Can We End Poverty?

While poverty is a subjective term, it is a fact that, right now, not the marketplace, public policy, nor charitable giving consistently covers the necessities that so many people in this country desperately need. Millions must choose between healthy food, adequate housing, reliable health insurance, quality childcare, and many other essentials because their job doesn’t pay a living wage, or they cannot work for various justifiable reasons.

Meanwhile, many of the wealthiest Americans pay no income tax and do an outstanding job of converting taxable income into protected wealth, playing a massive role in keeping America’s public coffers without the resources to address this situation, along with other needs. Similarly, tax loopholes allow U. S. companies to create “headquarters” in other (low-tax) counties to escape paying their fair share in this country.


Related: Listen to an episode of the Intellectual Roundtable Podcast, where Lee and Michael discuss this question: ‘What are our responsibilities to others?’ We discuss another question as well, ‘Are we too busy?’


From a different perspective, many well-intentioned people point to various religious texts that say, in effect, the poor will always be with us. But there is theological debate over whether this means there will always be poor people or, coming at it from a completely different angle, advising those with means to have an affinity or allegiance with those of extremely limited resources over the “needs” of those who either do all right or, more to the point, have considerable resources that could help meet more needs in this country.

On the political front, many wonder if anybody is worth enough to be a billionaire. Did you know that there are 614 billionaires? The wealthiest 400, in fact, hold $3.2 trillion in assets. A slice of those resources could go a long way toward meeting the needs of our poorest neighbors.

If the pandemic has taught us anything, when those in government decide to help the poor, our existing programs do a pretty good job at alleviating their immediate needs?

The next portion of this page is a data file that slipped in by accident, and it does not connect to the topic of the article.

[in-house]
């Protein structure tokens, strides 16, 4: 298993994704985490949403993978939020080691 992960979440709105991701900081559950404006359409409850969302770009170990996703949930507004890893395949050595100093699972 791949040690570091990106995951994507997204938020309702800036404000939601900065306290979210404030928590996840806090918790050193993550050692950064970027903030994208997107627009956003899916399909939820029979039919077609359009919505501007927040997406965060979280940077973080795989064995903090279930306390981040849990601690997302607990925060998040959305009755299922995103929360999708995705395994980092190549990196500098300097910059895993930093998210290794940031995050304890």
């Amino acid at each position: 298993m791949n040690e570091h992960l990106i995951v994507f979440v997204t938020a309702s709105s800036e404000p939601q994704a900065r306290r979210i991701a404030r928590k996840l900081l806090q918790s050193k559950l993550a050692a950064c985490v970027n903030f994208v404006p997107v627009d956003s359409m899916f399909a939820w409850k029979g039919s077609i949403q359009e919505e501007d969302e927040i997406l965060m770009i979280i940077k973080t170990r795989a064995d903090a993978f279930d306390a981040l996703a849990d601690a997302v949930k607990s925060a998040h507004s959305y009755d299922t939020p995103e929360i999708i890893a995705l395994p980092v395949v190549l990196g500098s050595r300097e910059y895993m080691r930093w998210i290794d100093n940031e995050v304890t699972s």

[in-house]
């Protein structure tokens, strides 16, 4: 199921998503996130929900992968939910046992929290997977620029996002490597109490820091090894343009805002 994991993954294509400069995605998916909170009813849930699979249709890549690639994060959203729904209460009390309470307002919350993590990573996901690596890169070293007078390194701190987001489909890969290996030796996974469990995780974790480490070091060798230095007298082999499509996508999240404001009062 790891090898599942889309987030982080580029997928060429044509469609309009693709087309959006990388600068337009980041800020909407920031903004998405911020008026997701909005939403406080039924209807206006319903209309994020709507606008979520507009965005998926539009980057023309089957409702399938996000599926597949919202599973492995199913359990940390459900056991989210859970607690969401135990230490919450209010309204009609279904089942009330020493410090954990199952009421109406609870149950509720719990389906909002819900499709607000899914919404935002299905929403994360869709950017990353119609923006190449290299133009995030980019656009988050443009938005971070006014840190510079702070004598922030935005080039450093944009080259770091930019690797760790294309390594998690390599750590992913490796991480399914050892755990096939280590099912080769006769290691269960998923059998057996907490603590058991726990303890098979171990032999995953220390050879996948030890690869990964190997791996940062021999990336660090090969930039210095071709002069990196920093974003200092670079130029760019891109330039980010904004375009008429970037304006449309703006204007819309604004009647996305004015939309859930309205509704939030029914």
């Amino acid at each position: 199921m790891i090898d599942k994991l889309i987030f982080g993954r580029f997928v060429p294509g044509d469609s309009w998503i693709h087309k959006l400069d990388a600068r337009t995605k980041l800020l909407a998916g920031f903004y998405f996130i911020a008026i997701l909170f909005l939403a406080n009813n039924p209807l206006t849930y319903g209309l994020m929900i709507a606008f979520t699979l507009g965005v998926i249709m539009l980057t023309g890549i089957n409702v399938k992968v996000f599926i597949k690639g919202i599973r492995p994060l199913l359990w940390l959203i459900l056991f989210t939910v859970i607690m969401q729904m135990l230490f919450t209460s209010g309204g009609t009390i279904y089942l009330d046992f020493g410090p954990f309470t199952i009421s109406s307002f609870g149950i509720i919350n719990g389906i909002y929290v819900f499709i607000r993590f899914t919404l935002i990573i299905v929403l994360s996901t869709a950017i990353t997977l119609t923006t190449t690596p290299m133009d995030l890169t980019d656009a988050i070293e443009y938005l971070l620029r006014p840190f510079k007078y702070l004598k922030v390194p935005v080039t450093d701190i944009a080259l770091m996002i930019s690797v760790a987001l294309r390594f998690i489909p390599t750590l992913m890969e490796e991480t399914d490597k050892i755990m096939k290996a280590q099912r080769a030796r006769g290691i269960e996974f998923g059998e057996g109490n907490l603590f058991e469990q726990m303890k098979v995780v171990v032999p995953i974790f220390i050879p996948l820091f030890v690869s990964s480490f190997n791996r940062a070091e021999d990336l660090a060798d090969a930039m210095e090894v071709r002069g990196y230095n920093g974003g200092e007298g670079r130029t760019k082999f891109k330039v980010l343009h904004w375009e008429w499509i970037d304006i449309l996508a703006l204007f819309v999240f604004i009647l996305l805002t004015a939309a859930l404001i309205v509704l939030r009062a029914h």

Can we end poverty? Should we at least give it a try?

Related questions: What is the greatest problem facing humanity? How will the economy be impacted by COVID-19? What is the purpose of money? How do we turn ideas into actions?

Vacation Or Staycation?

How many times have you heard someone say, “I need a vacation to recover from my vacation”? Maybe the easiest way to recharge is to do something small. Alternately, you can’t have many new experiences staying at (or near) home. Which do you prefer?

Share why if you wish.

Vacation Or Staycation?

What Would You Do With A Million Dollars?

If something unforeseen happened and you suddenly received an unexpected million dollars, what would you do with it?

Several states are offering money, through a random drawing, for people who have received the COVID vaccine. Ohio, for example, has already given away a prize of a million dollars.

Now, a million dollars is not the amount of money it used to be. Still, for the majority of Americans, a million dollars would be a life-changing amount of money. Plus, the fact that it is not a ridiculous amount of money might make it more challenging to think of various possibilities.


Related: Listen to the Intellectual Roundtable podcast where Michael and Lee discuss the question, ‘How much is enough?’ The discussion comes after a bonus question, ‘How much of our thoughts are our own?’


What would you do with that kind of money?

Perhaps you would spend it. One way is to pay off your mortgage, or even buy another house. You could eliminate any student debt. You might go on a lavish vacation. Or buy a fancy car.

You might decide to save the money (or at least some of it). You could invest in the stock market, start a business, or go back to school.

Alternately, you might donate some or all of it. You could help struggling friends or family members. There are any number of worthy causes that could be assisted.

Do you think you would leave your job? You could switch to another, more fulfilling job if you had some financial cushion. You might even take an early retirement, depending how close you are to retirement age.

Ultimately, knowing what you would do with a sudden windfall may just influence how to spend the money that you do have.  What would you do with a million dollars?

Related questions: What is the purpose of money? Time or money? How do you plan for the future?

Who Has Power?

In our society, it is the people who have power who manage to get things done. The type of power — financial, political, or even brute force — might change, but the use of it to accomplish goals does not.

We see examples of influence all around us. A business leader may use connections they have to make deals. Or someone who holds political office may use their position to enact legislation. Yet another example is a popular person exercising their social connections.

That power might be used for personal gain, or it might be used for societal gain. How it is used may be determined by the character of the person with the advantage. Conversely, there might be social or legislative checks on that power.

There is also a certain influence that comes from collaboration. One person may not be able to do much in isolation, but if that person can recruit a hundred others to help them, their reach can expand drastically.

Do you see power being used around you? How? Who has it? Is one kind more effective than another?

Related questions: Where does authority come from? Individual or society? What makes a good leader? How much power does an individual have?